government: republic; multiparty presidential regime established 1960
state of civil and political rights: Not free
constitution: approved by referendum 23 July 2000
legal system: based on French law and customary norms
legislative system: unicameral National Assembly (Assemblee Nationale)
judicial system: Supreme Court
religion: Muslim 35-40%, indigenous 25-40%, Christian 20-30%
year of last executions: 0-0-0
death sentences: 0
international treaties on human rights and the death penalty:
International Covenant on Civil and Political Rights
1st Optional Protocol to the Covenant
Convention on the Rights of the Child
Convention Against Torture and Other Cruel, Inhuman or Degrading Treatment or Punishment
Statute of the International Criminal Court (which excludes the death penalty) (only signed)
Cote D’Ivoire’s new Constitution, approved by a national referendum held on July 23 and 24, 2000, provides for the abolition of the death penalty.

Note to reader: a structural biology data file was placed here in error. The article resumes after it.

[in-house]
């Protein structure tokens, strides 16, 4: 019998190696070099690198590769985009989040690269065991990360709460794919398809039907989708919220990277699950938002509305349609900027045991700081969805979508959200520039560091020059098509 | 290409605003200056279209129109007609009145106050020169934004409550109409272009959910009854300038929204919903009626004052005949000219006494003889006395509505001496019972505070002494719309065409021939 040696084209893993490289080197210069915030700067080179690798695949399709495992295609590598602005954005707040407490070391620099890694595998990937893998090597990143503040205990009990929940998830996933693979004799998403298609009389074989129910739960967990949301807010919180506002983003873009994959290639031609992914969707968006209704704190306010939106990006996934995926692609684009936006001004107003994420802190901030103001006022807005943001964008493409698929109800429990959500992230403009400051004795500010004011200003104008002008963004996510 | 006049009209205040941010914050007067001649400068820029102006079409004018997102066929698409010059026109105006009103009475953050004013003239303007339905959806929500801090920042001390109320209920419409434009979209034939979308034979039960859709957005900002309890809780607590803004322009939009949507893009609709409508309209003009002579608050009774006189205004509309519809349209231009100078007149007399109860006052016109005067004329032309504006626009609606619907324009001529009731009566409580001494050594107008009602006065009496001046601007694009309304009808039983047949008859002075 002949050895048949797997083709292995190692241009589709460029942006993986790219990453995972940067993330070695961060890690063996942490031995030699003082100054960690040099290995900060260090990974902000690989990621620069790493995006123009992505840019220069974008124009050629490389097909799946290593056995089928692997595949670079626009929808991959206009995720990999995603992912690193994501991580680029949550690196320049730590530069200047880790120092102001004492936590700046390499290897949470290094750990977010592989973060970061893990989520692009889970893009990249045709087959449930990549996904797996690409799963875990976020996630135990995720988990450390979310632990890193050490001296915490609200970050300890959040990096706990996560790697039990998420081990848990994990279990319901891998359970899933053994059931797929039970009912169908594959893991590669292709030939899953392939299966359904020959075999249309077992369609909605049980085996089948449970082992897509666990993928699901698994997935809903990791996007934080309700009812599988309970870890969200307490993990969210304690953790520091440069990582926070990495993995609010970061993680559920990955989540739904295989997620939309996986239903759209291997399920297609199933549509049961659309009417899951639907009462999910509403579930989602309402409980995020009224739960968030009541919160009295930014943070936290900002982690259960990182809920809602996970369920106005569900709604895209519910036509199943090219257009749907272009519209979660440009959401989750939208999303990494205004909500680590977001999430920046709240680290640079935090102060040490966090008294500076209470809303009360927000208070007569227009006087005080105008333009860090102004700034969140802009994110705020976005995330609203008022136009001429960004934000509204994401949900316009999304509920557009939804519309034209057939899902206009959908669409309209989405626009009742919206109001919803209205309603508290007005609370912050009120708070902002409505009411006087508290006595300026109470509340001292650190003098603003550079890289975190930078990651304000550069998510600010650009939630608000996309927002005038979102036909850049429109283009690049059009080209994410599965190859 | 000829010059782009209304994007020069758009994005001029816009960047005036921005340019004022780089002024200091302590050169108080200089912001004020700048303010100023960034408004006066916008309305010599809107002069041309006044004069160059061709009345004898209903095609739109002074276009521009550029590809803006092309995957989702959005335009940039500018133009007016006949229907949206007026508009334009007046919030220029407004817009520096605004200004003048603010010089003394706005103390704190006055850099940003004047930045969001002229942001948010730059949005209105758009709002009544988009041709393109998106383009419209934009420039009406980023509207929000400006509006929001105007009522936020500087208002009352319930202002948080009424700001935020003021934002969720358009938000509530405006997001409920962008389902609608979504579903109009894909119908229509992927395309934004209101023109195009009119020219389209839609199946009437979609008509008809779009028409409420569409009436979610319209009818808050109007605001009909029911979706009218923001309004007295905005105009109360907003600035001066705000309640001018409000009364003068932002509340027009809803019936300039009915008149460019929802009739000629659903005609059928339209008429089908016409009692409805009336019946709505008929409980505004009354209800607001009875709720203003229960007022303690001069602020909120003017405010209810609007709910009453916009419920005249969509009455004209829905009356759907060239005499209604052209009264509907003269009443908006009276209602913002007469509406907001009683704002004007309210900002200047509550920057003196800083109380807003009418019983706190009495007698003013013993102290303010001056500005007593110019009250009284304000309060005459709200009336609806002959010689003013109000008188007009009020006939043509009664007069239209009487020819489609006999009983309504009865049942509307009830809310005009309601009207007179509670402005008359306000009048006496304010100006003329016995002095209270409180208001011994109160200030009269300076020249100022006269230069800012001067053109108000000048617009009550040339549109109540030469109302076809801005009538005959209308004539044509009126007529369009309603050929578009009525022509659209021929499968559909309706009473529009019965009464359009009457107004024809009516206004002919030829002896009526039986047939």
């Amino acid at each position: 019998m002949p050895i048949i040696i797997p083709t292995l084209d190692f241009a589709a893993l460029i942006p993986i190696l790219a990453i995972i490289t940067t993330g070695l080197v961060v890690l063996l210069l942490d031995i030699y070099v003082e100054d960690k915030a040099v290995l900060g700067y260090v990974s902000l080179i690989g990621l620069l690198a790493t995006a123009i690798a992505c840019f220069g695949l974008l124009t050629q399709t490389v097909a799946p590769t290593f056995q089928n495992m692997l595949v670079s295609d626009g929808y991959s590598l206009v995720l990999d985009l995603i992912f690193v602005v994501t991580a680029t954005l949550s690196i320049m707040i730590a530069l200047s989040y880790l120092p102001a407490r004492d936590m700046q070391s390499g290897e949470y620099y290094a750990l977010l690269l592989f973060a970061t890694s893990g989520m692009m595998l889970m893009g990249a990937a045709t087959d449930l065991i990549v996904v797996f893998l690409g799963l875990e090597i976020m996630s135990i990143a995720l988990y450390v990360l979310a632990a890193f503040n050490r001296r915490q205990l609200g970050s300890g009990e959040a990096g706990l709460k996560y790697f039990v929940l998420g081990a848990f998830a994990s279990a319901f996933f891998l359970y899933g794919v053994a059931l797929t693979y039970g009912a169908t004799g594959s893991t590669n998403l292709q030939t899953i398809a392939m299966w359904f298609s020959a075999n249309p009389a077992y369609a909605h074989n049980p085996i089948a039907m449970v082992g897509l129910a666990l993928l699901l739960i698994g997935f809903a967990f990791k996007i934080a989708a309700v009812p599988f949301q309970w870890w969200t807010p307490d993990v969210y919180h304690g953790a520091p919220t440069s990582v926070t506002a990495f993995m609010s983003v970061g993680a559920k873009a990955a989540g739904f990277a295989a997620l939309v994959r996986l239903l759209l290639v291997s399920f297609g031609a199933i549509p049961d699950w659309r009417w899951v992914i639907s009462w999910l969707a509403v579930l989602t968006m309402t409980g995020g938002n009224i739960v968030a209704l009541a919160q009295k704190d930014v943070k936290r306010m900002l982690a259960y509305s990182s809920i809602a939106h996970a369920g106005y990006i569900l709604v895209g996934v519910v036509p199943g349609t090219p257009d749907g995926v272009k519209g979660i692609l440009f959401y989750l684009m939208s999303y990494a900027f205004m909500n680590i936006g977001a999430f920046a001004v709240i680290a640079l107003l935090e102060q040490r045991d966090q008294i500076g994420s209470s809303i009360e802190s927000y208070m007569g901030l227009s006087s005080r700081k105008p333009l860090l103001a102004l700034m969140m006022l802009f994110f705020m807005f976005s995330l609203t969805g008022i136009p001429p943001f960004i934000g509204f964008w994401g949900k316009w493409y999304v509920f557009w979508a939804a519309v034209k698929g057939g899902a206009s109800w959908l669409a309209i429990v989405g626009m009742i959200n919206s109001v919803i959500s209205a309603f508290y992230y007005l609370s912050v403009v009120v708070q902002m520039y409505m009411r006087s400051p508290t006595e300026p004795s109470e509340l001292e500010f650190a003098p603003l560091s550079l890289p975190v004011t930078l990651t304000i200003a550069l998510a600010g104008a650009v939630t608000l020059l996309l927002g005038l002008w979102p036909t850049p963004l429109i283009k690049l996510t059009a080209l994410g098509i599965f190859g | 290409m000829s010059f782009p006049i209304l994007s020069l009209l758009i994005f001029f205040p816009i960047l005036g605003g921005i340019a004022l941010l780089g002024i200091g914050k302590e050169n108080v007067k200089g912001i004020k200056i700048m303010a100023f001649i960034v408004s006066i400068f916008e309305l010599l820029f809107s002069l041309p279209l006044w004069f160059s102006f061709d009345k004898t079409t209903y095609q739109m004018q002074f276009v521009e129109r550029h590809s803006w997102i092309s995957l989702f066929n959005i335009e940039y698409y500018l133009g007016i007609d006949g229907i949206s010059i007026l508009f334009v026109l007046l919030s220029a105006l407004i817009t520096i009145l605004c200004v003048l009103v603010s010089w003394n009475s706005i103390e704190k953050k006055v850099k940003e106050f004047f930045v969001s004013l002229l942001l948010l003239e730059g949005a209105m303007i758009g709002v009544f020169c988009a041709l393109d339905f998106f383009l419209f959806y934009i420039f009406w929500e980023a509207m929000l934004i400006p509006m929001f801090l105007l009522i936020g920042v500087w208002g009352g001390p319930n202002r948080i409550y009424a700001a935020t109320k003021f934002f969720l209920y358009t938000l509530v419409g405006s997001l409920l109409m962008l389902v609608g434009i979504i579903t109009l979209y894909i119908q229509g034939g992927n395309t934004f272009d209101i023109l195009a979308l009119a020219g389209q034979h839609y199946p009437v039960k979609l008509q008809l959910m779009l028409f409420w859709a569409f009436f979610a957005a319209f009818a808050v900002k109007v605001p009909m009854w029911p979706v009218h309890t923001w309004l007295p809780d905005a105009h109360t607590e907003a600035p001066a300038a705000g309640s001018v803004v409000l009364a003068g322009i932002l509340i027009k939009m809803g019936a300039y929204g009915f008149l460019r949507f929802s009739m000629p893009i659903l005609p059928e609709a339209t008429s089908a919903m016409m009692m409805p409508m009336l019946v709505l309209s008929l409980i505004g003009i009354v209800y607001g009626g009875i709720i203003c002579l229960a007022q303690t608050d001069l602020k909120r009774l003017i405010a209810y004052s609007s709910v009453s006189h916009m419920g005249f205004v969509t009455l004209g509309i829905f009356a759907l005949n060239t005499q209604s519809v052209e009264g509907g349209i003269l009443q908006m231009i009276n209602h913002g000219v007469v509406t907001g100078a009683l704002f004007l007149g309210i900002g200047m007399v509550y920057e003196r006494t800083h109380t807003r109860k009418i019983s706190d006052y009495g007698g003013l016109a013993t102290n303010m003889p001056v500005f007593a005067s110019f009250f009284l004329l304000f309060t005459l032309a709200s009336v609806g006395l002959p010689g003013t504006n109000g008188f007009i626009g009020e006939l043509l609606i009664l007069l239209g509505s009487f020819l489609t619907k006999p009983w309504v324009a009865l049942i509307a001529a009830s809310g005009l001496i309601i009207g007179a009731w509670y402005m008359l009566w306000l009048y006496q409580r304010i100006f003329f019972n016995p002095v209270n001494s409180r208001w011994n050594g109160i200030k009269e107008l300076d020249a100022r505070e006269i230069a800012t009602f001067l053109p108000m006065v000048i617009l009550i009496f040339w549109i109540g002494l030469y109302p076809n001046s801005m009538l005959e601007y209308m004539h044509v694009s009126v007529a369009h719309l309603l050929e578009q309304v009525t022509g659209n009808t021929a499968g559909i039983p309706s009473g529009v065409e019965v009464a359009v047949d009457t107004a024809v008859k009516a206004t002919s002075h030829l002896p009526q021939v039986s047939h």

Article 2 of the Costitution stipulates that: “toute sanction tendant à la privation de la vie humaine est interdite” (“all penalties resulting in the deprivation of human life are prohibited”).
Under Ivorian law the Constitution takes precedence over penal law, thus courts can no longer hand down death sentences.
The new constitution also foresees the lowering of the voting age from 21 to 18 years, prohibits female genital mutilations, and safeguards other political and civil rights.
Côte d'Ivoire has been abolitionist in practice since its independence in 1960.
On 9 March 2015, the National Assembly of Côte d’Ivoire voted to definitely abolish the death penalty in the country. Following the adoption by the Government on 15 January 2015, the Parliament unanimously approved two bills amending the Criminal Code and the Criminal Procedure Code, and replacing the death penalty with life imprisonment. The complete abolition of the death penalty in Côte d’Ivoire put an end to 14 years of discrepancy between the Constitution, which had abolished capital punishment in 2000, and the criminal code still retaining it in numerous articles, though not applied because forbidden by the Constitution. The National Group of Parliamentarians for Global Action (PGA) in Côte d’Ivoire was strongly supportive of this development and voted in favour of those bills.
On December 19, 2016 the Côte d’Ivoire co-sponsored and voted in favour of the Resolution on a Moratorium on the Use of the Death Penalty at the UN General Assembly, as in previous years.
In 2007 it was absent during the vote.